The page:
New university identity
Thursday, January 6, 2011
St. Cloud State's new academic identity was spawned by irresistible forces of change and nurtured by employees who invested more than 1,400 hours of committee work, according to President Earl H. Potter III.
Reorganization of administrative functions, which is expected to be finalized in early February, is proceeding along similar lines.
And a new organizational framework that radically changes how academic programs are grouped, has emerged.
"As a community we have grown, we have changed, we have developed our capacity," Potter told employees at the Jan. 5 Spring Convocation gathering in Ritsche Auditorium.
"We've built strength for the next steps. And, while we are changing structures, while we're reorganizing, reshaping budgets, we are changing ourselves," Potter said.
Part of a strategic planning effort begun several years ago, reorganization has become more urgent as the university resolves a $14 million shortfall for the budget year beginning July 1.
"The truth is we have no choice but change. It's not just the budget. It's the call for greater accountability in public higher education. It's demographic trends that will change the shape and character of our student body," Potter said. "New industries. Familiar jobs and career paths disappearing. And, a global economy that has changed the meaning of a relevant education."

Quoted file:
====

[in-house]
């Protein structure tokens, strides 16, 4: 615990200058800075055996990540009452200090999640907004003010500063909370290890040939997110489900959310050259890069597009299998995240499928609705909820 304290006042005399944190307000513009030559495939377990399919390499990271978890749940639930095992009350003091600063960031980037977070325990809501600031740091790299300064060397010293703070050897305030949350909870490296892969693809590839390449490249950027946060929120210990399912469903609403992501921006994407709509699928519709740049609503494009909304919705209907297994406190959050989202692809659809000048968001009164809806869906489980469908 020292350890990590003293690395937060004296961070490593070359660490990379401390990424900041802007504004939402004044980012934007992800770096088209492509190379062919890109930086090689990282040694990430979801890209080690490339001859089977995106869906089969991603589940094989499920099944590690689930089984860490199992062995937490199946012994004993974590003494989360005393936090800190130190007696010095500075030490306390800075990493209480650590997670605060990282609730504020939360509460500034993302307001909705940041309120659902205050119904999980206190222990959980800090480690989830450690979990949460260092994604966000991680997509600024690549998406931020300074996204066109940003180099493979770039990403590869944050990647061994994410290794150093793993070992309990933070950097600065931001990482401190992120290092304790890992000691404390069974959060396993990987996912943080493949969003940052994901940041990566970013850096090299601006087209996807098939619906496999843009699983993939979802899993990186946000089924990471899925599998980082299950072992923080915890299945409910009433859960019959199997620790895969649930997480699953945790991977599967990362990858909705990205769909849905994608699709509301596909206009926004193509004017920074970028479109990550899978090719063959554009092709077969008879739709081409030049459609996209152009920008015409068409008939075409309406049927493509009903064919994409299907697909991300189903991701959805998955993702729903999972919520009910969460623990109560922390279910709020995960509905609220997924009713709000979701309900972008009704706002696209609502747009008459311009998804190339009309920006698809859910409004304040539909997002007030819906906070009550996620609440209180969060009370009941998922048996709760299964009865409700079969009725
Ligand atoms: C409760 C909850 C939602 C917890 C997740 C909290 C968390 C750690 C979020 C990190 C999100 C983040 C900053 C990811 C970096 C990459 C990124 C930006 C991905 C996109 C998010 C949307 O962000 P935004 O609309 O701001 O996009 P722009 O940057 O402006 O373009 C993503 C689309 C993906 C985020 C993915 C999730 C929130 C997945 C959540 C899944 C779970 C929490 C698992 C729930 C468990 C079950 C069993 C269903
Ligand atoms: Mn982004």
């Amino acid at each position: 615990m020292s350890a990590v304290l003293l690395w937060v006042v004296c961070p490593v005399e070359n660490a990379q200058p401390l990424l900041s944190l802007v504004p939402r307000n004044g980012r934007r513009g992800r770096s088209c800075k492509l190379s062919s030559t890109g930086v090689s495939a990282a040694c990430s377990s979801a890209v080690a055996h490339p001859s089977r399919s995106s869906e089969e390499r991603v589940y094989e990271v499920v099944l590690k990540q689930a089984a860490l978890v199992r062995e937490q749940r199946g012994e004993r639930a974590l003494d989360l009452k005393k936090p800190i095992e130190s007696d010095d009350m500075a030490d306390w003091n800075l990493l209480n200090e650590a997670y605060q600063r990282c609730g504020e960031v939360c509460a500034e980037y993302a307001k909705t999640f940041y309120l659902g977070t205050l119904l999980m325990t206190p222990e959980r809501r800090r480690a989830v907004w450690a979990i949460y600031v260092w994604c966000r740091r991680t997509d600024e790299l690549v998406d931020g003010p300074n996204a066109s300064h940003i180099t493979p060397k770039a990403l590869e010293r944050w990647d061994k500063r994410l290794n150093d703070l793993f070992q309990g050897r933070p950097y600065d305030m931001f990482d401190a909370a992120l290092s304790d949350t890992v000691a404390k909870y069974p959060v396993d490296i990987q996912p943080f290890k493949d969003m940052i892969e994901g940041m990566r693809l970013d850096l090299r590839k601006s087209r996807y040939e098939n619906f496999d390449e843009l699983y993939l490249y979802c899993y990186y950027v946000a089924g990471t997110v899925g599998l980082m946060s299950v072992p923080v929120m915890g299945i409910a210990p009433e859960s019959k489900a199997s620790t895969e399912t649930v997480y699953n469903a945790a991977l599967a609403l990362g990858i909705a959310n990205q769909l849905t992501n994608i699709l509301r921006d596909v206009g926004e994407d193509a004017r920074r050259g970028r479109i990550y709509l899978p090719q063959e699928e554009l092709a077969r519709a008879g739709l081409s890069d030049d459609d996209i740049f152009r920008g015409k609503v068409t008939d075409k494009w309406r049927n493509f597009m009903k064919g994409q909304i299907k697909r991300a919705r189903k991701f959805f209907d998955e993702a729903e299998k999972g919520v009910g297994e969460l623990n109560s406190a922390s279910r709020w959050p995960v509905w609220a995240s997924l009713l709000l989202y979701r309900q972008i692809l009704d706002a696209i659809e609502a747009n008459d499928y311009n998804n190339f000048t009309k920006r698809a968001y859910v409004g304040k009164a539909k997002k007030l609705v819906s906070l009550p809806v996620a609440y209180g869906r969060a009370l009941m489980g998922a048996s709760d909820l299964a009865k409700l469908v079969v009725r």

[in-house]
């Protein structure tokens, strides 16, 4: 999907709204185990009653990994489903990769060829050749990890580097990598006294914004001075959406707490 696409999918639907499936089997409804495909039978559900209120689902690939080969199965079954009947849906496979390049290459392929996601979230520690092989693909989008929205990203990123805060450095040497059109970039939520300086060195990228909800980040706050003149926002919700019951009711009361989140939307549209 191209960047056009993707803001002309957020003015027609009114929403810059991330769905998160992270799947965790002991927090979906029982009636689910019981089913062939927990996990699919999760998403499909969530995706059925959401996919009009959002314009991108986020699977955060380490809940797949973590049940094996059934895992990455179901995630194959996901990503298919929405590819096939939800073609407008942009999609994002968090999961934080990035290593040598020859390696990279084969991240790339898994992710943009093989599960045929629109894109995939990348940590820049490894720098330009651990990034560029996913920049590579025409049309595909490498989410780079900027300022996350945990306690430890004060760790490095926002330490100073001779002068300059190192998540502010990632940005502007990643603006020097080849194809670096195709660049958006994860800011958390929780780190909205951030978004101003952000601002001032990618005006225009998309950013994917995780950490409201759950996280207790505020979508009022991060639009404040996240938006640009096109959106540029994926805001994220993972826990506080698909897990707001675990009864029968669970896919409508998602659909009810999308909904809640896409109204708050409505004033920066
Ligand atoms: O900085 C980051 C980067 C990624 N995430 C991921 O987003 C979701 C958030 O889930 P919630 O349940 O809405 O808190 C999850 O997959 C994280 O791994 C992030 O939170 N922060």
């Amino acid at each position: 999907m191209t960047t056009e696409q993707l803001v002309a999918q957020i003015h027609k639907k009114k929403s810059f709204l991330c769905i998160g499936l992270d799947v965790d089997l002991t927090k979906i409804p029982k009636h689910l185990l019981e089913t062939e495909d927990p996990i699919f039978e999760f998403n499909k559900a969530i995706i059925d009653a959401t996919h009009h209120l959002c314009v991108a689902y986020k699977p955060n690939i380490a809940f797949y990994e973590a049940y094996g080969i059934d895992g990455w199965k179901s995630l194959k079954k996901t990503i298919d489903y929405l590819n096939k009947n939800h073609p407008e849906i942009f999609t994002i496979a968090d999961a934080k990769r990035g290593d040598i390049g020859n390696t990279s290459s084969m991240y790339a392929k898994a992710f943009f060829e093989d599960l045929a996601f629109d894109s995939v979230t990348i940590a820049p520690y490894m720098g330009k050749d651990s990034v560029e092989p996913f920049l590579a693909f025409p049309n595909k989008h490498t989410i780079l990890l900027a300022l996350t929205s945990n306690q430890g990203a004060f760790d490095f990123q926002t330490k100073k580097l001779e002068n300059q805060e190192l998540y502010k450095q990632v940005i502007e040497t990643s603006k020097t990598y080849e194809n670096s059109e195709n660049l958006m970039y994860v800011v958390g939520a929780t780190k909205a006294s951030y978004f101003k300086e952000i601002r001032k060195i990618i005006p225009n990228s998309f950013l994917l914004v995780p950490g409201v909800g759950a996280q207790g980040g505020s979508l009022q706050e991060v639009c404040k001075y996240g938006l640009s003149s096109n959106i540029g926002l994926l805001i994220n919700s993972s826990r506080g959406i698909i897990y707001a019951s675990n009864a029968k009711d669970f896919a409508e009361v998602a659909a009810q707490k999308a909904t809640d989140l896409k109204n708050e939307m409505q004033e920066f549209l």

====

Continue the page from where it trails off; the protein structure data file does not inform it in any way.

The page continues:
Potter spoke in detail about the Four Pillars that will shape the university's future: community engagement, active learning, sustainability and globalization.
Across the stage from the president were four 11-foot pillars with red banners proclaiming in bold white letters the new principles for the state's second-largest university.
In his address, which was titled "Four Pillars of an SCSU Education," Potter pointed to student examples:
The community engagement pillar had special resonance Wednesday as the university was recognized by the Carnegie Foundation for its engagement with local, regional, state, national and global communities. Learn more about St. Cloud State joining the Community Engagement Classification.
Potter thanked employees for their work. To-date, Potter estimates reorganization required more than 1,400 hours of committee meetings, five planning retreats, two open forums, a survey and countless discussions.
University officials plan to announce the latest recommendations for administrative reorganization the week of Jan. 10-14. Following feedback sessions, Potter is expected to announce reorganization decisions in early February.
Junko Masuda, a junior from Japan, closed the convocation with a solo piano performance of Frédéric Chopin's "Étude Op. 10, No. 4."